Since access to justice is important, the endurance of political democracy is dependent on social democracy that recognized liberty, equality and justice. He added that the role of the media in protecting human and fundamental freedoms was an important one, and that its members possessed the right to criticize the judgments of the Courts and the administration of justice if it was warranted. “The media have a duty to assist in creating public awareness of the importance of human rights,” he contended.[iii] The legal profession must be conscious of its social responsibilities and must be keenly aware of its need to mould the law, creatively and imaginatively, in the service of the weaker sections of humanity.
Moreover, there is a wide gap between people and the legal sector. Mr. Arun Jaitley, the former Law Minister affirmed that over two crore cases are pending in the lower Courts and thirty-five lakhs in the High Courts. The Government was trying to speed up disposal of pending cases before subordinate Courts through various legislative measures like the enactment of the Code of Civil Procedure (Amendment) Bill, 2000. The massive docket explosion is a major deterrent and impediment in the effective redress of grievances, whereby the citizens gradually grow disenchanted and disillusioned by the nitty-gritties of the system. Justice Thomas once remarked that computerisation provided the only solution to the problem of mounting cases. He noted that because of computerisation, the Supreme Court was able to bring down 1.1 lakh cases in the 1980s to about 18,000 by the mid-90s. Computers helped in “clustering together similar cases”.
Justice delayed is Justice denied. The social ramifications of this are grave. In order to cater to the increasing demand for legal services and prompt justice, the Judiciary must explore the option of using advanced technology to increase the efficiency of the Courts.[iv] Transparency in the functioning of Indian Courts is the need of the hour. Serious questions have been raised regarding the efficacy, impartiality and integrity of the Judiciary at certain levels. There is an increasing unease and disquiet about the functioning of the Judiciary and the character, competence and commitment of several judges, particularly in the subordinate Judiciary. The use of information technology will, to a great extent, bring regimentation in functioning of the Judiciary. It will curb adhocism because of safeguards built into the software. By bringing IT to lower Courts India will save millions of man-hours wasted every day, tens of thousands of litres of petrol and diesel consumed every day on commuting to Courts and lawyers. The environmentalists should also participate in this effort to save this for future generations.[v]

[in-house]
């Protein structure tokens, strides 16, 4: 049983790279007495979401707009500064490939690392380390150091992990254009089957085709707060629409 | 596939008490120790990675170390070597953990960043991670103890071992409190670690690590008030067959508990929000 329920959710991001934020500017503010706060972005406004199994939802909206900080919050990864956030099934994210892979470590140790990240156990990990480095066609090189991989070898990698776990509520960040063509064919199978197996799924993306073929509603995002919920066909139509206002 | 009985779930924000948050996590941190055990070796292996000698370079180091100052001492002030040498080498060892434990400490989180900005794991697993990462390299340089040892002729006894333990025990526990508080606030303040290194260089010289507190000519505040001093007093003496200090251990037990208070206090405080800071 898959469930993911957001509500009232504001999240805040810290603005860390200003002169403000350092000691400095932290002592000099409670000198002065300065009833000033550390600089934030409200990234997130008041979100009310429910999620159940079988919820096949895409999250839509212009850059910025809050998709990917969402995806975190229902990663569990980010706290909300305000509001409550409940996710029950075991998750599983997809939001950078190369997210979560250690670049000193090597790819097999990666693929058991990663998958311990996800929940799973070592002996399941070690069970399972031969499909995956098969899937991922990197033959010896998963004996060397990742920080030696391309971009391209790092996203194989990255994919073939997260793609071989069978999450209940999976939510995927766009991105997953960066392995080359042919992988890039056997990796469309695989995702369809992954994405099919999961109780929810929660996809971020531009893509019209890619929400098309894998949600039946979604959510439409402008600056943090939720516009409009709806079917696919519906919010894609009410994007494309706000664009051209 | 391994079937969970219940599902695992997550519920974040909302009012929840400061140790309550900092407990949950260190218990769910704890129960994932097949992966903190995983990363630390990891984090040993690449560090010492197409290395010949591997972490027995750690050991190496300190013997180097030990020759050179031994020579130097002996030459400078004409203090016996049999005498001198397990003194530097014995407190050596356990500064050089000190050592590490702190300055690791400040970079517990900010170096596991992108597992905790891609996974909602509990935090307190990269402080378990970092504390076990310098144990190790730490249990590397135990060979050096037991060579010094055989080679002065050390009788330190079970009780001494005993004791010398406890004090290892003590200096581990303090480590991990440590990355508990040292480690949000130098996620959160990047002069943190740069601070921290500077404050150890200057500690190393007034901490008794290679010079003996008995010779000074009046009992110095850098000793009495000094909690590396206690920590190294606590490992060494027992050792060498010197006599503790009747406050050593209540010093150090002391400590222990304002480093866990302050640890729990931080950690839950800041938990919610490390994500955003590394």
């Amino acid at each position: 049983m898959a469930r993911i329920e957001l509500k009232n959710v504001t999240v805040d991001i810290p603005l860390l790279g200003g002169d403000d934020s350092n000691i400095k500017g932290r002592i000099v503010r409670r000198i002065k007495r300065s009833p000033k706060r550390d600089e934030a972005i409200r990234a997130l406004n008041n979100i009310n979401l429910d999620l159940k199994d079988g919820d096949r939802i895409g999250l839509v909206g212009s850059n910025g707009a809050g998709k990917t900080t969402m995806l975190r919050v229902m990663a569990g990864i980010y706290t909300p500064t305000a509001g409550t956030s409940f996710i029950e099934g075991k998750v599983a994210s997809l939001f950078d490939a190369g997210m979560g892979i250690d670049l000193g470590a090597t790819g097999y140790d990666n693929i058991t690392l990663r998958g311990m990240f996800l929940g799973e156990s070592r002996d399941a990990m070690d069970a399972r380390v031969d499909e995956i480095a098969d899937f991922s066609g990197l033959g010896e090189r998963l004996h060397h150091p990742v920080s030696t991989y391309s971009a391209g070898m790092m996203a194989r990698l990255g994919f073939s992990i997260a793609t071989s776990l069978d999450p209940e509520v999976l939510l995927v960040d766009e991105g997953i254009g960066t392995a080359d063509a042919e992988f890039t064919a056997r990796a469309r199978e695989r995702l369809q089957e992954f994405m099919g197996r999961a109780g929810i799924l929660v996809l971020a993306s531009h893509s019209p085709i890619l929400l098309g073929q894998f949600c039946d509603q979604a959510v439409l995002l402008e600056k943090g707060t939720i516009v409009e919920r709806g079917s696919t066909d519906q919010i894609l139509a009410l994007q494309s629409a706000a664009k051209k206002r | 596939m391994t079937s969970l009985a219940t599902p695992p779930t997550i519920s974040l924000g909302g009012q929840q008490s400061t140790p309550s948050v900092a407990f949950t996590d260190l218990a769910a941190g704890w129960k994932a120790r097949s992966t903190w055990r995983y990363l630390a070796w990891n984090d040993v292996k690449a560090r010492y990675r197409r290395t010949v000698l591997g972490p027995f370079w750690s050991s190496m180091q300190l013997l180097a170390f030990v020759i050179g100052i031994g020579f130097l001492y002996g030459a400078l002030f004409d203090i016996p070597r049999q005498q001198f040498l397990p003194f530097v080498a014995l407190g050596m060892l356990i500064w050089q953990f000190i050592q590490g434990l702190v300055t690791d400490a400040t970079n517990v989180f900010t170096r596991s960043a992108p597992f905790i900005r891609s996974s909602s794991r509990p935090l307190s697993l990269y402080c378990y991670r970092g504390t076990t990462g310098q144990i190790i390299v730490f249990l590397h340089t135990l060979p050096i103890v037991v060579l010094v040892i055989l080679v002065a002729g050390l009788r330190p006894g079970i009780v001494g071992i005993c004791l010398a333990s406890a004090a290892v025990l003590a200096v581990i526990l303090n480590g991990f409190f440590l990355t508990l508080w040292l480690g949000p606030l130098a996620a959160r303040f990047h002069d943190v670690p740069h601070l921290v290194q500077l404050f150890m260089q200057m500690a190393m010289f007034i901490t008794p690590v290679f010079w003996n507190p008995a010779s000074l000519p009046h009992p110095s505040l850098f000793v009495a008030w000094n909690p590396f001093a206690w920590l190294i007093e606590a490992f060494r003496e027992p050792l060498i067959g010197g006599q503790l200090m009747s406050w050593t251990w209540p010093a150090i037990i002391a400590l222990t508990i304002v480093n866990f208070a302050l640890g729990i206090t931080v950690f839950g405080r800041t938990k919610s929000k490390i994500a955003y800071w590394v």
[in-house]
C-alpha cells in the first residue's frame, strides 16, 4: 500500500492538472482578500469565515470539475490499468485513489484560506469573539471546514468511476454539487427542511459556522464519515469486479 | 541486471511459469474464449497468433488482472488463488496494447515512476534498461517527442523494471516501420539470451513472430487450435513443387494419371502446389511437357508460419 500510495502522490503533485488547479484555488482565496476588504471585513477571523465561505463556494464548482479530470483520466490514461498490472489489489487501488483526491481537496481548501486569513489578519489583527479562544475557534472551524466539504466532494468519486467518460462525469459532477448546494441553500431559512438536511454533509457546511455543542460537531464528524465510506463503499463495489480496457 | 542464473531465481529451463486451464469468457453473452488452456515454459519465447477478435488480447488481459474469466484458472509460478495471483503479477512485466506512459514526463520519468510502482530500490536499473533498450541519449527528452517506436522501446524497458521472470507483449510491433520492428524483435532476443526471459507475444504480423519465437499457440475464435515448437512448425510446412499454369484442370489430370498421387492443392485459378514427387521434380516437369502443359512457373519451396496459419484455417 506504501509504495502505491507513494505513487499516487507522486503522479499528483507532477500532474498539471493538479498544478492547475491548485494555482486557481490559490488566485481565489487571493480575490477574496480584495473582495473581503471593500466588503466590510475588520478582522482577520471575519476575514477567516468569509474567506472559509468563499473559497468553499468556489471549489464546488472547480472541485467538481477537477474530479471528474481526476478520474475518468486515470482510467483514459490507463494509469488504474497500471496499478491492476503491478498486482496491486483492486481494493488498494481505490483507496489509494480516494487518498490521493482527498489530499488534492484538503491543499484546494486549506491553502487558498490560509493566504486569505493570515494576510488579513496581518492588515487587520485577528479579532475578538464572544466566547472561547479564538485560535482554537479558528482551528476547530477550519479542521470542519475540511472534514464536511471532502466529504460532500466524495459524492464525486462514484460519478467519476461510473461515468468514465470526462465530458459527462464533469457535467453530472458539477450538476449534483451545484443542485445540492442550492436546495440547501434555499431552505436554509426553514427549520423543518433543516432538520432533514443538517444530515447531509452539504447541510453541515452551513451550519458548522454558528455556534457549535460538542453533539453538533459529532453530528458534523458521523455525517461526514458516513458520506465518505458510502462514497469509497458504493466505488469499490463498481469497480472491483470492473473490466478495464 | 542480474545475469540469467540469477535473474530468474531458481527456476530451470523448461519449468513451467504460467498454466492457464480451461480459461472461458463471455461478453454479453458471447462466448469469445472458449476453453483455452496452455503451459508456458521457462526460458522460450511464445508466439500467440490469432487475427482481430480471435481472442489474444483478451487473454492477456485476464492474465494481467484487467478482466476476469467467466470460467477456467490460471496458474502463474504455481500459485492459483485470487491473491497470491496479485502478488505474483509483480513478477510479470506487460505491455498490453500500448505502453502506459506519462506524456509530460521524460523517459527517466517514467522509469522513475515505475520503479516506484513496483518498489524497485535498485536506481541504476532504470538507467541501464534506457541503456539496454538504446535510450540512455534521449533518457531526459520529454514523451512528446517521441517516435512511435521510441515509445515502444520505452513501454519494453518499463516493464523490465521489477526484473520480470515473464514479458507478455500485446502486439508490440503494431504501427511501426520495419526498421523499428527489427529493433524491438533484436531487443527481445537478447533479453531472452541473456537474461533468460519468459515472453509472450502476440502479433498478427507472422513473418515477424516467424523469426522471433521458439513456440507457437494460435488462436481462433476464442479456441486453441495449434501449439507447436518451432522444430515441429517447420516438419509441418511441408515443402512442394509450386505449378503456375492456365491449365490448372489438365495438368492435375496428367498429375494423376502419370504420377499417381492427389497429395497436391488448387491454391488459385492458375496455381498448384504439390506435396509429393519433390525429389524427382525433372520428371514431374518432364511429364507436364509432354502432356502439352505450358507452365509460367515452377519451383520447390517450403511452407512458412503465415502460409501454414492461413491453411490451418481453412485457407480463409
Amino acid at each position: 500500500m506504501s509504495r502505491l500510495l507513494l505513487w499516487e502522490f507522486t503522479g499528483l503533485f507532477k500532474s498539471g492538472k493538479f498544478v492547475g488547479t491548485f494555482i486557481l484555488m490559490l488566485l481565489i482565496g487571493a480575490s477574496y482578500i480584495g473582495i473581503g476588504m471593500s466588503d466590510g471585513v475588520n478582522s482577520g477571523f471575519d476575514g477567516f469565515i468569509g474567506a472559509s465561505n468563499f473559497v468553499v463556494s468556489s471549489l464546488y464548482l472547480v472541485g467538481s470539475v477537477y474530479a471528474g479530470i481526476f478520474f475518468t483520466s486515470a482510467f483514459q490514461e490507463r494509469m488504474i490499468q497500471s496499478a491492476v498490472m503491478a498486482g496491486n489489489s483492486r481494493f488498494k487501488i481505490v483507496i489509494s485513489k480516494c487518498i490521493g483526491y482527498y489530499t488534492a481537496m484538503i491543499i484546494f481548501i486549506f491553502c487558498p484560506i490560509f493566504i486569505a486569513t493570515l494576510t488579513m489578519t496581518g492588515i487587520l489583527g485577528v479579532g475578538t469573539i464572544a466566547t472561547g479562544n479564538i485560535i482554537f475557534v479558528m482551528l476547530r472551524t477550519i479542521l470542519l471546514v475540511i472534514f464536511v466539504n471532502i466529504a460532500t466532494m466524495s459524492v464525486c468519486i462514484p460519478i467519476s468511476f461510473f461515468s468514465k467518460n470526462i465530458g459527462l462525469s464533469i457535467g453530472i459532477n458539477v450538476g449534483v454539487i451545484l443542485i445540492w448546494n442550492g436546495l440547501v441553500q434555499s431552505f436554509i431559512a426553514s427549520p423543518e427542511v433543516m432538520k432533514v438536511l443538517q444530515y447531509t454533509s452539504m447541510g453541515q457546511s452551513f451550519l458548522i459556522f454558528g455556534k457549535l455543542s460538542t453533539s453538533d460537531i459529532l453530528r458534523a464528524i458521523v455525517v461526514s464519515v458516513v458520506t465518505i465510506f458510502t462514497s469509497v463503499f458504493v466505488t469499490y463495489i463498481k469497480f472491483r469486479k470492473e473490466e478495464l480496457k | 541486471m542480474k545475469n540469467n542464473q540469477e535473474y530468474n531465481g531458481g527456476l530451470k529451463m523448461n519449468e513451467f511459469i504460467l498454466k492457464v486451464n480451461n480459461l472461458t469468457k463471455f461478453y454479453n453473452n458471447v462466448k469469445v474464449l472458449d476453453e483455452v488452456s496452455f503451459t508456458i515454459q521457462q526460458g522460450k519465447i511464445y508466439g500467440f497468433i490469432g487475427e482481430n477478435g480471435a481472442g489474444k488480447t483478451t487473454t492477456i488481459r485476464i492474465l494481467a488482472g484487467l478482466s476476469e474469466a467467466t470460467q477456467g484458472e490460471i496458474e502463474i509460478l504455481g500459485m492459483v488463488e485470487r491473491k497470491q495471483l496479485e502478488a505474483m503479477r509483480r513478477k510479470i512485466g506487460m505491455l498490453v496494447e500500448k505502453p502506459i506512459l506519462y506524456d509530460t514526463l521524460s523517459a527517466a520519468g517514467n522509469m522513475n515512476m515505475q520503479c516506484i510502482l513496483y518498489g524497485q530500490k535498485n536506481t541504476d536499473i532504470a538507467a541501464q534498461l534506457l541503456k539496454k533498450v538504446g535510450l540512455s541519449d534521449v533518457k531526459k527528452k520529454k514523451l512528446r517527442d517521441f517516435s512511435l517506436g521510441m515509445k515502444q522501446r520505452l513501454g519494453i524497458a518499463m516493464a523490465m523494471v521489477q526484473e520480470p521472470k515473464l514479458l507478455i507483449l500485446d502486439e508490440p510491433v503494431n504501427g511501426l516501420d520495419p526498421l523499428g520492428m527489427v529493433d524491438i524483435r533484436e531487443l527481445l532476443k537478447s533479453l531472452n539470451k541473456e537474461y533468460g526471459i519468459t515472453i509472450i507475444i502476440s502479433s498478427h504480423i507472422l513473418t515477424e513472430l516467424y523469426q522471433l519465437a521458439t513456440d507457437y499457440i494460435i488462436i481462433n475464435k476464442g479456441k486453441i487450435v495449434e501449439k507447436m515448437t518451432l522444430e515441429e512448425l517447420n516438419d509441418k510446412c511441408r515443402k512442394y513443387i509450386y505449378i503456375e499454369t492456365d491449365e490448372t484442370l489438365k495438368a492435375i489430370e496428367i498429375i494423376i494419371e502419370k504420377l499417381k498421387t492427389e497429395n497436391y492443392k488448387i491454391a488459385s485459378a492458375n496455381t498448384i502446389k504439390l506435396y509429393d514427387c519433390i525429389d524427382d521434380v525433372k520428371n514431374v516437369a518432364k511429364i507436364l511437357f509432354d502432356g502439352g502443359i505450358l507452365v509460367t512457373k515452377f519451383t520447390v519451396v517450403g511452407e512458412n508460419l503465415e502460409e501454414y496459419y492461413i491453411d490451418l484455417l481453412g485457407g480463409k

Inadequacies in the Bail System
The Hussainara Khatoon decisions also point to the unsatisfactory bail system that exists in the country. The bail system suffers from what can be called a property-oriented approach which seems to proceed on the erroneous assumption that the risk of monetary loss is the only deterrent against fleeing from justice.[vi] Apart from this, the Courts mechanically, and as a matter of course, insist that the accused should produce sureties who will stand bail for him and these sureties must again establish their solvency to be able to pay up the amount of the bail. Moreover, the bail fixed by the Courts in several cases is unreasonably excessive, which serves as a huge deterrent to the poor. They find it extremely hard to obtain a bail and consequently end up languishing in the prisons. So, although they are ‘presumed innocent’ they are subject to the psychological and physical privations of jail life. This is one of the ways in which the poor find the legal and judicial system oppressive and heavily weighted against them.
The practice of fixing the amount of bail with reference to the nature of the charge without taking into account relevant factors, such as the individual financial circumstances of the accused and the probability of his fleeing before trial is harsh and oppressive and as observed before, discriminates against the poor. The risk of monetary loss is not the only deterrent against fleeing from justice, but there are other factors which act as equal deterrents. If the Court is satisfied after taking into account on the basis of the information placed before it, that the accused has his roots in the community and is not likely to abscond, it can safely release the accused on his personal bond. The following factors have to be considered in this case- the length of his residence in the community; employment status; history and financial condition; family ties and relationships; reputation and character; prior criminal record including any record of prior release on recognizance or on bail; identity of responsible members of the community who would vouch for his reliability; the nature of the offence charged and the apparent probability of conviction and the likely sentence insofar as these factors are relevant to the risk of non-appearance and any other factor that has a bearing on the risk of willful failure to appear.